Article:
Decisions, Decisions, Decisions

Aren’t they always nagging at us?

‘What to do, oh what to do?’ – the mantra of lives.

The tricky part of life is we never have a way to predict what will happen to us on any given day, starting from the moment we first wake up regardless of decisions.

We can have some idea of where we will be in the physical sense because of our established routines like heading to work, or going to see a show, or getting the kids ready for school, or maybe we’ve planned to do nothing at all.

But these themselves don’t predict much when it comes to the flow days will take. All routines do is set us up for a subset of possibilities that would be more likely to present themselves based on the activity.

You won’t forget to put an apple in your son’s lunch if you don’t have a son to make a lunch for, for example. And you’ll expect the outcome of it being eaten since you put it there.

But already this looks like the illusion of being able to predict the outcome based on the short sighted analogy of eliminating just one or 2 known factors among billions of unknown ones.

‘He’ll likely eat the apple, but maybe there’s a small chance he won’t.’, the parent thinks to themselves.

However with mind boggling levels of probability towards random outcomes, how can they possibly do anything to influence a wanted result with near infinite factors at play?

Let’s look at another example – relationships.

In any given context we obsess over the two or three things we’re worried about becoming possible, not probable, which in of itself is an issue of limited thinking. Wondering about a partner’s fidelity if they’ve been out later than expected several times in the past month for example. We think a certain thing based on the limits of our own thinking and so it must be the case. But in reality it could have been because they were out planning a surprise party for you. Or, it could be infidelity. Either way, decisions need to be made based on what little considerations have taken place.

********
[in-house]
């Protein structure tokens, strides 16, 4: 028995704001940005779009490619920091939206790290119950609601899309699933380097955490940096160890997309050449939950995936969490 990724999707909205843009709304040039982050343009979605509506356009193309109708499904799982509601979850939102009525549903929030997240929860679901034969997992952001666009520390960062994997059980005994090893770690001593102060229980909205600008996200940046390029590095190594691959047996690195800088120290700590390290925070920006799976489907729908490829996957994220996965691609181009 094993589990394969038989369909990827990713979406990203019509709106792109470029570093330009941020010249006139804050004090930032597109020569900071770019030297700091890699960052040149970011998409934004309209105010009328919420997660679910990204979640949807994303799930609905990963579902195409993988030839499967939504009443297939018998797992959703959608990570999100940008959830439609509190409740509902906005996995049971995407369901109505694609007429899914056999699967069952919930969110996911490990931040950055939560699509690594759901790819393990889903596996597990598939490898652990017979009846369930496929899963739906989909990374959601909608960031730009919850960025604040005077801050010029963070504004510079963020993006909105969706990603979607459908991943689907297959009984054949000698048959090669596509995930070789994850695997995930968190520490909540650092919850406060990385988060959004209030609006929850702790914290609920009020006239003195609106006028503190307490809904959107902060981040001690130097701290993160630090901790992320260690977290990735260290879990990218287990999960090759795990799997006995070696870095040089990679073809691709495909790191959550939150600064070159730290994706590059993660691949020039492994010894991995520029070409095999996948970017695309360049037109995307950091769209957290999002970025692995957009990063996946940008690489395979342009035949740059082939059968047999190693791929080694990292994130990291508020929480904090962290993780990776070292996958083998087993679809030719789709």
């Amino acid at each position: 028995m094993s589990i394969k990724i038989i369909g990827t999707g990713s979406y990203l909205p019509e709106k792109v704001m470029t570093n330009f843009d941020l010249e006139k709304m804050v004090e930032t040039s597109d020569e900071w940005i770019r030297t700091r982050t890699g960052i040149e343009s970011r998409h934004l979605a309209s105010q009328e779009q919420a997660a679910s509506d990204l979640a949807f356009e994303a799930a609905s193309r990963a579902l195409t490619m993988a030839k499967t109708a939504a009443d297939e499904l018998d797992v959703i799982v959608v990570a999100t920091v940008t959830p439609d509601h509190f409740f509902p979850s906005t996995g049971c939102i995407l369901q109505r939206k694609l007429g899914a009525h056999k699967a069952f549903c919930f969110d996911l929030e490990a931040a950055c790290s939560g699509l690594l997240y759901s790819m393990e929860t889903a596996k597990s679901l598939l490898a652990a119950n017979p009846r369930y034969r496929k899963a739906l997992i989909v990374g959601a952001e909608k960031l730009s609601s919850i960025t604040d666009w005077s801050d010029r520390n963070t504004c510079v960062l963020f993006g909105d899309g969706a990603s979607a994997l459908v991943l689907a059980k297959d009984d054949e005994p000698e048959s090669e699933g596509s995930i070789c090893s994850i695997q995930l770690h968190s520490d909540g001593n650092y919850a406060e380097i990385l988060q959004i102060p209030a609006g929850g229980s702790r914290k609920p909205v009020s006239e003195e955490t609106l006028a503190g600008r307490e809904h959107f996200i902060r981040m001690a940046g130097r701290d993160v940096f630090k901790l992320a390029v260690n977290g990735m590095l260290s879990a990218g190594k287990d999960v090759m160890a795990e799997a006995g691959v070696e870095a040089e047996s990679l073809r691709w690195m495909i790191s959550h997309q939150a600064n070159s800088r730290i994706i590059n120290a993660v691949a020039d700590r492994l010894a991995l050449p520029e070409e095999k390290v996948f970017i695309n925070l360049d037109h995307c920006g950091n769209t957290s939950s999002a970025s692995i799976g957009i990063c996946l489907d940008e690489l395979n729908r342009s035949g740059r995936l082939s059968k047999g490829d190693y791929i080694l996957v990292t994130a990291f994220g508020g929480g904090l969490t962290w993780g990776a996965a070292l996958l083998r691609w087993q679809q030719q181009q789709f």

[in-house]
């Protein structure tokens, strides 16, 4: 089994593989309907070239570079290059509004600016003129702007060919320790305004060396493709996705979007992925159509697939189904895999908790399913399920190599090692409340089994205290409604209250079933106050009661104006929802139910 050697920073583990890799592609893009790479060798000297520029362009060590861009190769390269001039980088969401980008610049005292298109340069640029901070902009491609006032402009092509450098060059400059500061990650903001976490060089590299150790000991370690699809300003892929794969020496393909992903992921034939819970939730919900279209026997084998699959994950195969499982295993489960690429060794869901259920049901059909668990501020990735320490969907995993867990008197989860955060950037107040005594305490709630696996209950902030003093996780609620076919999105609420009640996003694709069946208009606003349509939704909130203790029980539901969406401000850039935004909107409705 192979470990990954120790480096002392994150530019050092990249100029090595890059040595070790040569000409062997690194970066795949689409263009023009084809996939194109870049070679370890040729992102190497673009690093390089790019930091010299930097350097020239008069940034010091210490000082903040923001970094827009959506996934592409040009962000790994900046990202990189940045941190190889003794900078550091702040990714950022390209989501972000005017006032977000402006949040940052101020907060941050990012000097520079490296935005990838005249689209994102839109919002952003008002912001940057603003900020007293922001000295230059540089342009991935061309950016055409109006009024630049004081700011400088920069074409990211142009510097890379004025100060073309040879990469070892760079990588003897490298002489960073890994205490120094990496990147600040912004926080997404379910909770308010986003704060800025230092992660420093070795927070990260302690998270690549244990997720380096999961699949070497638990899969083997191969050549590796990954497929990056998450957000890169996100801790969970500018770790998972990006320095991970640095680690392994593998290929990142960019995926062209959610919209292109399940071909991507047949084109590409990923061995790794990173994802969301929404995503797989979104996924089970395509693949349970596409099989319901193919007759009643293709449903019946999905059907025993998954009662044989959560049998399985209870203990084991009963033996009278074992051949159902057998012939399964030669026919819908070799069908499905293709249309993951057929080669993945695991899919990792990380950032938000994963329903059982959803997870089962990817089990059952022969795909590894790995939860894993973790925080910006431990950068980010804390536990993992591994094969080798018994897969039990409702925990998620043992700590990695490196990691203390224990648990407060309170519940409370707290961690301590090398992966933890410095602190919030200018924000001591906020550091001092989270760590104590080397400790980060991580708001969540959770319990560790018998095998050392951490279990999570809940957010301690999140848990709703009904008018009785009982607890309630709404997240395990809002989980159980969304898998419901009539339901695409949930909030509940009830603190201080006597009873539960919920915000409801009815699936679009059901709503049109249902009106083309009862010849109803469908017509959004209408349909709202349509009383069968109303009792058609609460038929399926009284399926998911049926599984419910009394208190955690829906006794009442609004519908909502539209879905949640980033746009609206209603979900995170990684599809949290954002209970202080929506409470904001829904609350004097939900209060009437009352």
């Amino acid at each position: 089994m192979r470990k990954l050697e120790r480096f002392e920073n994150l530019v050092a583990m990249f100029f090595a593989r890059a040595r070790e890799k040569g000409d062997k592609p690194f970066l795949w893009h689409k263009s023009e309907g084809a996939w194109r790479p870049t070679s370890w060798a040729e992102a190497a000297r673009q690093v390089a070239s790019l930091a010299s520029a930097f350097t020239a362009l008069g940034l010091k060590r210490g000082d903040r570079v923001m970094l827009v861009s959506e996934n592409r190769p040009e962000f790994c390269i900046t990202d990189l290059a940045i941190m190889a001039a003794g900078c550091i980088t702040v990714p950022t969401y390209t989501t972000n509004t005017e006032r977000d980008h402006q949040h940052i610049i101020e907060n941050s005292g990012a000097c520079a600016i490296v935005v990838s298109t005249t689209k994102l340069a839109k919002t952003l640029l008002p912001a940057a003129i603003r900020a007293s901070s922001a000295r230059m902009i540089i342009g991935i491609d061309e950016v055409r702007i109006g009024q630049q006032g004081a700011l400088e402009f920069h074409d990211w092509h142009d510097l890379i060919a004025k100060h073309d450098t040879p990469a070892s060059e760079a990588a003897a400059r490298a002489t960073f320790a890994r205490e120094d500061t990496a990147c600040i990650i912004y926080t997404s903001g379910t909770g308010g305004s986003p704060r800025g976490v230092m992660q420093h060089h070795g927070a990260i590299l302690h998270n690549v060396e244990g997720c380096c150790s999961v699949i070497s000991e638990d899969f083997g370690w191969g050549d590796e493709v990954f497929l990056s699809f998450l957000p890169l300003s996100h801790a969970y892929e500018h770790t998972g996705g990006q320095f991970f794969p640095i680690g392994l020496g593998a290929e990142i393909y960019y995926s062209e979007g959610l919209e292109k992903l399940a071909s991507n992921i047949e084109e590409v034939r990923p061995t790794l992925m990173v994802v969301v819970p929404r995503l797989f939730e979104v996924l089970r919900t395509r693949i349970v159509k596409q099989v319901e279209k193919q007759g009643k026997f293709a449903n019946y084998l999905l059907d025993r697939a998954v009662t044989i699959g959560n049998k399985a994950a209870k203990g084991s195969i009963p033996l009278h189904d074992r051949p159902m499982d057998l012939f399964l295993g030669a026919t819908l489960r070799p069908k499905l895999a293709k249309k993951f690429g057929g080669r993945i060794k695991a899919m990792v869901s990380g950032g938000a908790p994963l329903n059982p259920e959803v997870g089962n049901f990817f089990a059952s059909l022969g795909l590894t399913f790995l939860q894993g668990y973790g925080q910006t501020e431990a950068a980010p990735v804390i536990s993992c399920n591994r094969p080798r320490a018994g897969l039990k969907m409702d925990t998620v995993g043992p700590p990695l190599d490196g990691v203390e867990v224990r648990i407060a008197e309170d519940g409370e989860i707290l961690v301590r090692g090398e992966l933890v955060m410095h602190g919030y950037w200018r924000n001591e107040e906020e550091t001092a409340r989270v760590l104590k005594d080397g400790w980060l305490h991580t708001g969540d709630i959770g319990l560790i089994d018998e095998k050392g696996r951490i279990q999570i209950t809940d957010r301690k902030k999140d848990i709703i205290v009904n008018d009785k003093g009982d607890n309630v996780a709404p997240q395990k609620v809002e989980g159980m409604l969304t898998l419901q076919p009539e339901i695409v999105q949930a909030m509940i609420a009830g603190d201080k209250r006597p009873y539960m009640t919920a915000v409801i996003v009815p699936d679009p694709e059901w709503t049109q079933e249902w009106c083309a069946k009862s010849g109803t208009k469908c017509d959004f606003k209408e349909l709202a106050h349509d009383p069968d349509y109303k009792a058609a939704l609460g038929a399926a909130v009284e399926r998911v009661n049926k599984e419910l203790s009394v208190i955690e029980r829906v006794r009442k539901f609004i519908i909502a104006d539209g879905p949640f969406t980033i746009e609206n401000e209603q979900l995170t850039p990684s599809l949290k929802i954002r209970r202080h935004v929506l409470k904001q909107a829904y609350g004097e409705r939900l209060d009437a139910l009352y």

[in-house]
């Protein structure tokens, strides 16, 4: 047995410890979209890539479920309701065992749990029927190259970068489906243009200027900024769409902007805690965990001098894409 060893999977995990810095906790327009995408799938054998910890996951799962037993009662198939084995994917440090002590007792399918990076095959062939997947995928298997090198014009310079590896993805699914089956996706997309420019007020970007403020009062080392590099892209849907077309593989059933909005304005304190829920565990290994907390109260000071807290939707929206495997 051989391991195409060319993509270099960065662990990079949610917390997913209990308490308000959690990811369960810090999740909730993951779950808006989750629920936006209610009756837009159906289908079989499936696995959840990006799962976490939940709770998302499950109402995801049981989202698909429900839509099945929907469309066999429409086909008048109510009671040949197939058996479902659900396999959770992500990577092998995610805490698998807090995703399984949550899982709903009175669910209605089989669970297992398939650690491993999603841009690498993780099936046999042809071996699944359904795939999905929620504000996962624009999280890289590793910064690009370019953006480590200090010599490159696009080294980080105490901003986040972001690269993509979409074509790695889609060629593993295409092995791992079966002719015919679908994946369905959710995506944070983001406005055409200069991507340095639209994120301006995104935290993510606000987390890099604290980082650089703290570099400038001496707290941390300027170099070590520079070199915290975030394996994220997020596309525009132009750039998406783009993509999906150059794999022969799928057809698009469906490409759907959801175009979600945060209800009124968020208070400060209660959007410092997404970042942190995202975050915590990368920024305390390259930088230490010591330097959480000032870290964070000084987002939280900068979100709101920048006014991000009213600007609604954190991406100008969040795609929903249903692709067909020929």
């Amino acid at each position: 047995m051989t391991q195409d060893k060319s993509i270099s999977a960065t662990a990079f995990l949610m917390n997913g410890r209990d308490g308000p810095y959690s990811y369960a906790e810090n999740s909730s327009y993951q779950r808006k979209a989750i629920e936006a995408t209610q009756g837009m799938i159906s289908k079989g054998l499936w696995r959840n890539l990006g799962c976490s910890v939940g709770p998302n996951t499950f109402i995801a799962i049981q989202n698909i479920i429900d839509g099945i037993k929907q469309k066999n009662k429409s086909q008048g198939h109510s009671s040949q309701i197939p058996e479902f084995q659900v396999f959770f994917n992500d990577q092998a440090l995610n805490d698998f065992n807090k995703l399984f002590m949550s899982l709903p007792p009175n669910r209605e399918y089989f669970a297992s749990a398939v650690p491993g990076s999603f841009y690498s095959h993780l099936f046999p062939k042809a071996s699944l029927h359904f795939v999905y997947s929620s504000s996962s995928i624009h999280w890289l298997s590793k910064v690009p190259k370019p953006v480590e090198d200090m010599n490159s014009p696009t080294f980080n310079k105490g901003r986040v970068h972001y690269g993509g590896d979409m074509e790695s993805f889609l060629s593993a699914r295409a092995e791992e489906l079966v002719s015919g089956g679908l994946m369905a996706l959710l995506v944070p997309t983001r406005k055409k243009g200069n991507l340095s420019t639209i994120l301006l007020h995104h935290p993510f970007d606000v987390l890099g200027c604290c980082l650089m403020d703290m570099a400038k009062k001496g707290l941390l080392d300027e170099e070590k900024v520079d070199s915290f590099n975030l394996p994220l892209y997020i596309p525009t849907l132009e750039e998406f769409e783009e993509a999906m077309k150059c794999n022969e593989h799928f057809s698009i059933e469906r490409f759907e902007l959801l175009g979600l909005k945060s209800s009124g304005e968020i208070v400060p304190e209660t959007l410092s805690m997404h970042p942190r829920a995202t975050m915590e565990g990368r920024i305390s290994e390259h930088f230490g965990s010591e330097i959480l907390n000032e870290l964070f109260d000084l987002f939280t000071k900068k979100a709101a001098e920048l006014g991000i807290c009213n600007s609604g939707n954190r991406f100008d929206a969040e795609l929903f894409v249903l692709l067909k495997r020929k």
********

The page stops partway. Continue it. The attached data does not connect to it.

Here again we often forget the billions of unknowns causes that can occur be they positives or negatives so we make decisions we think will serve the outcomes best. But then we can be cut down to size if we failed to consider other factors. Either way, we can’t know for sure if our decisions are correct before we’ve made them and sometimes for some time after. In rare cases outcomes are better than expected, most of the time they tend to be about average 50/50 of good/bad.

So what do we do?

It’s hard enough to keep clairvoyant with the small amount of considerations that we can conceive, let alone be about the things we can’t. Packing lunches and fidelity are fairly simple concepts, but life as a whole certainly isn’t.

The solution to all this worry about decisions is simple to explain but takes a lifetime to learn and master.

Resolve to do the best you can with what you have free of intense emotions that cloud our thinking, want nothing more than to do it or not to do it, and accept that everything else after you have decided on something is out of your hands.

No doubt that this can be easily understood. But we want things to go the way we expect them too, especially if we feel entitled or predisposed to an outcome we’ve settled on. But the truth is the outcome just isn’t up to us and it won’t invest the emotional energy we will into itself.

Coming back to our previous example – you can pack an apple into your child’s lunch and decide they’re going to eat it because that’s what you want, but no amount of wishful thinking is going to will that apple into being eaten. Once the lunch is packed and sent off, nothing is in your control. The apple could be eaten, left aside, thrown away, traded off, fed do an animal, stomped on in the school yard, or used to pull a prank.

These considerations probably never cross a parent’s mind when they put that apple inside, or at least very few of them would, but equal are the chances of any decision the child would make outside of what the parent might want.

This may be an oversimplified example, but it works.

We don’t often get our way. And that’s how it should be. If we did, and everyone did, what kind of world would we have?

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